American Water Works (NYSE: AWK) $14.6 billion 2.12% 8.2% 131% 409%
Apple $935 billion 1.56% 13.5%

226%

693%

Disney (NYSE: DIS) $148 billion 1.69% 11.6%

68.5%

239%

Facebook (NASDAQ: FB) $562 billion -- 26.2%

697%

**
Nike $117 billion 1.15% 7.6% 151% 391%

S&P 500

 --

1.85% -- 86.1% 142%

Data sources: YCharts and Yahoo! Finance. Data as of June 1, 2018. *EPS = earnings per share. **Facebook has not been publicly traded for 10 years; it's returned 407% since its initial public offering (IPO) in May 2012. Boldfaced returns have outperformed the market. 

Let's define some terms:

  • Market cap, which is short for market capitalization: This is the market value of a company's outstanding shares of stock. It's calculated by multiplying a stock's price per share by the total number of shares outstanding. For context, Apple has the largest market cap of all stocks trading on a U.S. stock exchange, Amazon is No. 2, Alphabet and Microsoft have been duking it out for No. 3, and Facebook is fifth. (All other things being equal, companies with large market caps tend to be less volatile than ones with smaller market caps.)
  • Projected five-year average annual earnings per share (EPS) growth: This commonly used metric refers to the consensus among Wall Street analysts who follow a particular stock. The key thing to keep in mind is that projections are just that -- not actual numbers. A company's earnings results could surpass or fall short of the consensus estimates.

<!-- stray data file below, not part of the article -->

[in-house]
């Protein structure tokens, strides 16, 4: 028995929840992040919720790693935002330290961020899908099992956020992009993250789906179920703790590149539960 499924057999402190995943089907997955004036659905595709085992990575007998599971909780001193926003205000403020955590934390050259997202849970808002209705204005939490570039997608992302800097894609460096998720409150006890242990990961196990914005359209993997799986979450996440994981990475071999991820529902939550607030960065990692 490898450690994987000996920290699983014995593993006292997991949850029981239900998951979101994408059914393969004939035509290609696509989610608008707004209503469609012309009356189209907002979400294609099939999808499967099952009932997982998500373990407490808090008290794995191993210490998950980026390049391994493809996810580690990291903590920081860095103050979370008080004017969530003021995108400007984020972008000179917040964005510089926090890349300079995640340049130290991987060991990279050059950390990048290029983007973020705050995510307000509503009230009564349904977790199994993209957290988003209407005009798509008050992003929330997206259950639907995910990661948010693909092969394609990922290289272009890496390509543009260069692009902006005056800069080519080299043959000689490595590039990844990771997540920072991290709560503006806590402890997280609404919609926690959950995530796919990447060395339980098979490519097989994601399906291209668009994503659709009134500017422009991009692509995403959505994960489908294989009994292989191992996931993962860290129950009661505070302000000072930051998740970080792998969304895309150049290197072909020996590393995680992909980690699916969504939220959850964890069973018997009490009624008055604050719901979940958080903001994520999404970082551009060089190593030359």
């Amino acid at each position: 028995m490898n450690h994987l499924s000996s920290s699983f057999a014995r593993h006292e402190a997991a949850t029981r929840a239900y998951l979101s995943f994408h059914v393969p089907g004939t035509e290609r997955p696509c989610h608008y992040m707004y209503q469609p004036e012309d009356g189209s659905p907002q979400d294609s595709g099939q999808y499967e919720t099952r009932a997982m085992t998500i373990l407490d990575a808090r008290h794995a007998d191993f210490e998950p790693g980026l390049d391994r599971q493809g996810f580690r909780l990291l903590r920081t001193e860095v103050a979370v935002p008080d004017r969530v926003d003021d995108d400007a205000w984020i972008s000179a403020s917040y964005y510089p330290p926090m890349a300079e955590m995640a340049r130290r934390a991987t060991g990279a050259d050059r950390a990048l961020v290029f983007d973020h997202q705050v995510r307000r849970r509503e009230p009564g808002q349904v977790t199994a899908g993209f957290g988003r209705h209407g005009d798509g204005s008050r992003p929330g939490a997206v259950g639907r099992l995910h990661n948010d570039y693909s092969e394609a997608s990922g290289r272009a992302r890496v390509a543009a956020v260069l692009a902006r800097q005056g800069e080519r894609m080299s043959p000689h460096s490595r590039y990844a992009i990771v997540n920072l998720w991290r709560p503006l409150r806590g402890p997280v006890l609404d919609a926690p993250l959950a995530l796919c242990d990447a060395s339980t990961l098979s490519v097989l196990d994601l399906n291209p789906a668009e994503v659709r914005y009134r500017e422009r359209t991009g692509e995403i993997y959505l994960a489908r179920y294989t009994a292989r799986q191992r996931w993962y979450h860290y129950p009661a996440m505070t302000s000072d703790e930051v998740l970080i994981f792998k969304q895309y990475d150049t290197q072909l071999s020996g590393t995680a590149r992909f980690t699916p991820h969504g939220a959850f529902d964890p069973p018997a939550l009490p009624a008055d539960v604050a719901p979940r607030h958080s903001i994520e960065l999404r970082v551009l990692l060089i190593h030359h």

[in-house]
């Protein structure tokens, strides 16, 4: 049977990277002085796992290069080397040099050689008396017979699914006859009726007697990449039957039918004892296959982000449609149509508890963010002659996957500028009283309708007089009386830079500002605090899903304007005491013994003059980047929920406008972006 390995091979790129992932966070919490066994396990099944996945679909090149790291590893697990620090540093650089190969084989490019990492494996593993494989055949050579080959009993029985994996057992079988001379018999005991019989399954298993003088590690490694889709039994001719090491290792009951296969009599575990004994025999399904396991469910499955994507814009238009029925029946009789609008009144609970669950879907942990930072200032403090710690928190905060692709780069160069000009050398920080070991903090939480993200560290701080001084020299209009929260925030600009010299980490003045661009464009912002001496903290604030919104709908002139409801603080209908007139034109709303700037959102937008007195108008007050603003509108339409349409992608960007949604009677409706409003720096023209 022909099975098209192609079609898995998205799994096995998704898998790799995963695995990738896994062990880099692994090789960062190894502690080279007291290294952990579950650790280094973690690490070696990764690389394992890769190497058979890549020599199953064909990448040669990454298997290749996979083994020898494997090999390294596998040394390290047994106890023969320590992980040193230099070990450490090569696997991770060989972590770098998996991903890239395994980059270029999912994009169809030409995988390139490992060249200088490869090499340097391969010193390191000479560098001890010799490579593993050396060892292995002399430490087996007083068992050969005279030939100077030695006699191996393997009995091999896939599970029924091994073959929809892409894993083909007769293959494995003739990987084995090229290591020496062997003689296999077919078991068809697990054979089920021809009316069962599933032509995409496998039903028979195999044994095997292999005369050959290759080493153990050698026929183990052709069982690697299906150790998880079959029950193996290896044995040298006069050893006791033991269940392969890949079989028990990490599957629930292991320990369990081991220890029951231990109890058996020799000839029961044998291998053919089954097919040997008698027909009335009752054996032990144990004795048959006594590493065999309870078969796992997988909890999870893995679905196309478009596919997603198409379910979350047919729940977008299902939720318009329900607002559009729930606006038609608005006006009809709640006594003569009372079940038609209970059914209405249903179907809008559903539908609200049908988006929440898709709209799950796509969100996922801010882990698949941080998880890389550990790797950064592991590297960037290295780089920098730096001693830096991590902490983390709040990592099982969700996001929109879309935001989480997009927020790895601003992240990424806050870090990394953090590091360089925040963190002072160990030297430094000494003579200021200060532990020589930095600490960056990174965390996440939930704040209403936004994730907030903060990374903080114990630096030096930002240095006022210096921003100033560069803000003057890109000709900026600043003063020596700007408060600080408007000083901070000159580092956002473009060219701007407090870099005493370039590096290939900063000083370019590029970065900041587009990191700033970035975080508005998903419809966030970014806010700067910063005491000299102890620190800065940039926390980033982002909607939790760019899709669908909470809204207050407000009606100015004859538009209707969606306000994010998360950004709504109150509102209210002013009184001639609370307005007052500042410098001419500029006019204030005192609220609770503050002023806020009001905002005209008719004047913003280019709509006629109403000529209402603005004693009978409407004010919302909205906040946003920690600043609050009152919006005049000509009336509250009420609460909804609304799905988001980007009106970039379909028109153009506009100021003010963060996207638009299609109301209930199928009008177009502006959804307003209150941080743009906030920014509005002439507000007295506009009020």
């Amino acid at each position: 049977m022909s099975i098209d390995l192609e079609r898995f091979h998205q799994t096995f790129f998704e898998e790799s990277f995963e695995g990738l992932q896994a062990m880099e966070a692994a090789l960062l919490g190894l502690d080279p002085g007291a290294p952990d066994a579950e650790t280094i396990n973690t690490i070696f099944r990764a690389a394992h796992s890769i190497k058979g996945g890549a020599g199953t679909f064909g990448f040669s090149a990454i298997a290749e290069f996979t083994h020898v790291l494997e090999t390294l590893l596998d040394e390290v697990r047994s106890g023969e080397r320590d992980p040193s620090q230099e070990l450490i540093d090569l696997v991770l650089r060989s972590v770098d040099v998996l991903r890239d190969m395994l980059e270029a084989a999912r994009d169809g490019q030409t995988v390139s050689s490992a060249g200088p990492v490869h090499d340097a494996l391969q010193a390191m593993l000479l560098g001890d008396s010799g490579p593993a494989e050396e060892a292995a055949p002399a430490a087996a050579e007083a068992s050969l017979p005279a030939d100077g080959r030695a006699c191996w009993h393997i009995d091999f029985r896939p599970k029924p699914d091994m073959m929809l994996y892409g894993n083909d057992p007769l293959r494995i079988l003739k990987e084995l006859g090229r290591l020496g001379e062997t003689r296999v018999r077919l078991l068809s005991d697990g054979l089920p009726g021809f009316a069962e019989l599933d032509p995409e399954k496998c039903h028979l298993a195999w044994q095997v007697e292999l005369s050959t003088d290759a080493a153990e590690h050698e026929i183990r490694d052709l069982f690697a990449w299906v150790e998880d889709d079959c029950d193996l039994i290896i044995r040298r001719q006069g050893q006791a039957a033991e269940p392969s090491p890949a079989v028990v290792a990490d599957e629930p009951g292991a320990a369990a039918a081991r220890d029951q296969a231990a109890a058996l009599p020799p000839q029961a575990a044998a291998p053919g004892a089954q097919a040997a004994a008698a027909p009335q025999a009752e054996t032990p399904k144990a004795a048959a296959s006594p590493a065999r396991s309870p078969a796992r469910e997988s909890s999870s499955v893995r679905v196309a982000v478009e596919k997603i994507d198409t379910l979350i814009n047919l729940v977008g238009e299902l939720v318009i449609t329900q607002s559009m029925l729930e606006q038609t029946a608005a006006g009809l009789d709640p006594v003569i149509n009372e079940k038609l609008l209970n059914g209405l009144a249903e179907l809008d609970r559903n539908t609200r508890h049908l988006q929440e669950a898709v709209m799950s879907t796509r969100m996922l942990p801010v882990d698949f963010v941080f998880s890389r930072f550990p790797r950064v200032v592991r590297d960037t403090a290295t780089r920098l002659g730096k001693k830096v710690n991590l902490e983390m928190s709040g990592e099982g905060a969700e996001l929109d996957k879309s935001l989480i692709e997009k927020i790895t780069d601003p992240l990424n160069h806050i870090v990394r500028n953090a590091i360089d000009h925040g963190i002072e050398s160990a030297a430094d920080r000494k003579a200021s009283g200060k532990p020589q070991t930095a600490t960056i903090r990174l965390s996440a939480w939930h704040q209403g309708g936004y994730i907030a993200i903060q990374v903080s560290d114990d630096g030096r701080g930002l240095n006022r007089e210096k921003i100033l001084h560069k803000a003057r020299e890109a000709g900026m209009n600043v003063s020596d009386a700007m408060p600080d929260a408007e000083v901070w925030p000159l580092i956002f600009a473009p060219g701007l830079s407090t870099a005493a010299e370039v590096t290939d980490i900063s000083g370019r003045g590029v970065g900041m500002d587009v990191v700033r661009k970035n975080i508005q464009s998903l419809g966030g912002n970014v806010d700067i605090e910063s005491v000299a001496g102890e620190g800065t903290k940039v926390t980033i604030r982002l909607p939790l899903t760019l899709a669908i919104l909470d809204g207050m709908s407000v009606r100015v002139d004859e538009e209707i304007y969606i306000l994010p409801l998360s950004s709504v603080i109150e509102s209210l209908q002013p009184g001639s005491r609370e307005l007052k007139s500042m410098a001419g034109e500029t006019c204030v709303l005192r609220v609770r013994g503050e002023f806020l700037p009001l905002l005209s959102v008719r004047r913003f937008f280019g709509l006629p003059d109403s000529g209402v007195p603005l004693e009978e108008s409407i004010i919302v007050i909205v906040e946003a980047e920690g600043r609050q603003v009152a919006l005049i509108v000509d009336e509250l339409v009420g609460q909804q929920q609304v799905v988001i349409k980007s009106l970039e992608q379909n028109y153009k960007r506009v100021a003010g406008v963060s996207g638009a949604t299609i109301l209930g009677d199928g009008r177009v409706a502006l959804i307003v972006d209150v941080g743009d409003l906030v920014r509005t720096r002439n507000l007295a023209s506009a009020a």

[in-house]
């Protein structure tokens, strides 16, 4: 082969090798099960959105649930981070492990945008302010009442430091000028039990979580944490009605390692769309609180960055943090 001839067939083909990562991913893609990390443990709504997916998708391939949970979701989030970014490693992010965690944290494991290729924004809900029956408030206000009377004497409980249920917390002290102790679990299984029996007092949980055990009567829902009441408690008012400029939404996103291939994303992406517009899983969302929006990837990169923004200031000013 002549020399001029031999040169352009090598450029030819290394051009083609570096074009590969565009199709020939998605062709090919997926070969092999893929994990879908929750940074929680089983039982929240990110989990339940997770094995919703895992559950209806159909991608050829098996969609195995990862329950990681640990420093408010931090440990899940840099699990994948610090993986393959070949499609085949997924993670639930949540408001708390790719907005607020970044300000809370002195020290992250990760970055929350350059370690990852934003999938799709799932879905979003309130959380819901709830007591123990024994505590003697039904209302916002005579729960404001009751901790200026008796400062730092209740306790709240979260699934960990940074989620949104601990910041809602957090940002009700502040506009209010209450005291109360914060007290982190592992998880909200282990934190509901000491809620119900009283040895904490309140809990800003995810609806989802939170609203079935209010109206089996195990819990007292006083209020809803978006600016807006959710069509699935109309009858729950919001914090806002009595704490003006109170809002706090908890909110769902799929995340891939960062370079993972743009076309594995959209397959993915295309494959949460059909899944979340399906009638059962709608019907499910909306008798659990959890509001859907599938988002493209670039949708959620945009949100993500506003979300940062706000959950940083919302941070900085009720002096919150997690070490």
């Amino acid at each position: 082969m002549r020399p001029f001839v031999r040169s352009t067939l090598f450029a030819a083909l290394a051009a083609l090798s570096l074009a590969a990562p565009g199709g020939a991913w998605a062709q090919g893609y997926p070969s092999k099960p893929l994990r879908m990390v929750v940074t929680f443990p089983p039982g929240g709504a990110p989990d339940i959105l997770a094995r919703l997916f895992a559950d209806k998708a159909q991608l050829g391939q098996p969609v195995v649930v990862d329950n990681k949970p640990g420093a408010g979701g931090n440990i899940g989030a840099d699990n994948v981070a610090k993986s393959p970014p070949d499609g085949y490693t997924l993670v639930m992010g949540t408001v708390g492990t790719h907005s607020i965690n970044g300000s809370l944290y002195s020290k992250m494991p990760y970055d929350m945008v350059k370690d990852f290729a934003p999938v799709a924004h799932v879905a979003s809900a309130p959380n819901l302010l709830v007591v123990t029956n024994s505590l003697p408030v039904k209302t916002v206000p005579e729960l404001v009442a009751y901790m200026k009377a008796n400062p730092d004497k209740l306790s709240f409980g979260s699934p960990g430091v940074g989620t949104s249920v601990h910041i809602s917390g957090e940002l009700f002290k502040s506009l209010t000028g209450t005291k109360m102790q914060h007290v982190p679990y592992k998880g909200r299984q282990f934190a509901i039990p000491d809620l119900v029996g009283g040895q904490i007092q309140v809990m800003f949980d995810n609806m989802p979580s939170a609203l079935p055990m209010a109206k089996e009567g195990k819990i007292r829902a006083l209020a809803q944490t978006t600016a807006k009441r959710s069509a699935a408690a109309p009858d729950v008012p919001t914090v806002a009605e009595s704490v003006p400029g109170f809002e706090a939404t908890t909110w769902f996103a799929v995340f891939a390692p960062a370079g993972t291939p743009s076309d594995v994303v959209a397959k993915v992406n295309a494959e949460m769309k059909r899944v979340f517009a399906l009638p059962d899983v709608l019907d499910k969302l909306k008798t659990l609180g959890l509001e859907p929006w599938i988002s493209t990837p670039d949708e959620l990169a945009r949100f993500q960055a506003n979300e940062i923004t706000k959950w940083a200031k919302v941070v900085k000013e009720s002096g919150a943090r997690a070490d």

Something important the above chart illustrates:

  • Shares of American Water Works, a so-called "stodgy utility," have slightly edged out shares of Nike and comfortably outperformed tech giant Microsoft over the 10-year period. Don't fall into the common trap of thinking that the tech space is the only place to fish for big long-term winners. 

A screening process to use when investing in stocks

This simple chart shows the type of big-picture thought process you might start off with when looking for promising stocks. 

Company

Founder Led?

Industry leader in core business? Primary Trend(s)  Key competitive advantage(s)
Alphabet Yes Yes Internet and mobile use, cloud computing and artificial intelligence (AI), smart home, driverless vehicles Industry-leading size/network effect*, top brand name, IP
Amazon Yes Yes E-commerce, cloud computing and AI, smart home Economies of scale, IP, Amazon Prime 
American Water Works No Yes Consolidation in the water utility industry

Industry-leading size, regulatory

Apple  No Yes Mobile use Top brand name, IP
Disney No Yes An increasingly entertainment-hungry world, expanding middle class in China  Top brand name, IP
Facebook  Yes Yes Social networking  Network effect*, IP
Nike  No Yes An increasingly casual world Top brand name

*The network effect occurs when a company's product or service becomes more valuable as more customers use it. 

These stocks all have something to offer beginner investors, but I'm going to delve further into four of them. I'm leaving out Apple and Nike because most folks are quite familiar with them. Athletic-shoe specialist Nike, which also sells athletic clothing, could make a solid beginner stock for the sports lovers or just sneaker lovers among you. And iPhone specialist Apple is a good choice for the many iFanatics out there.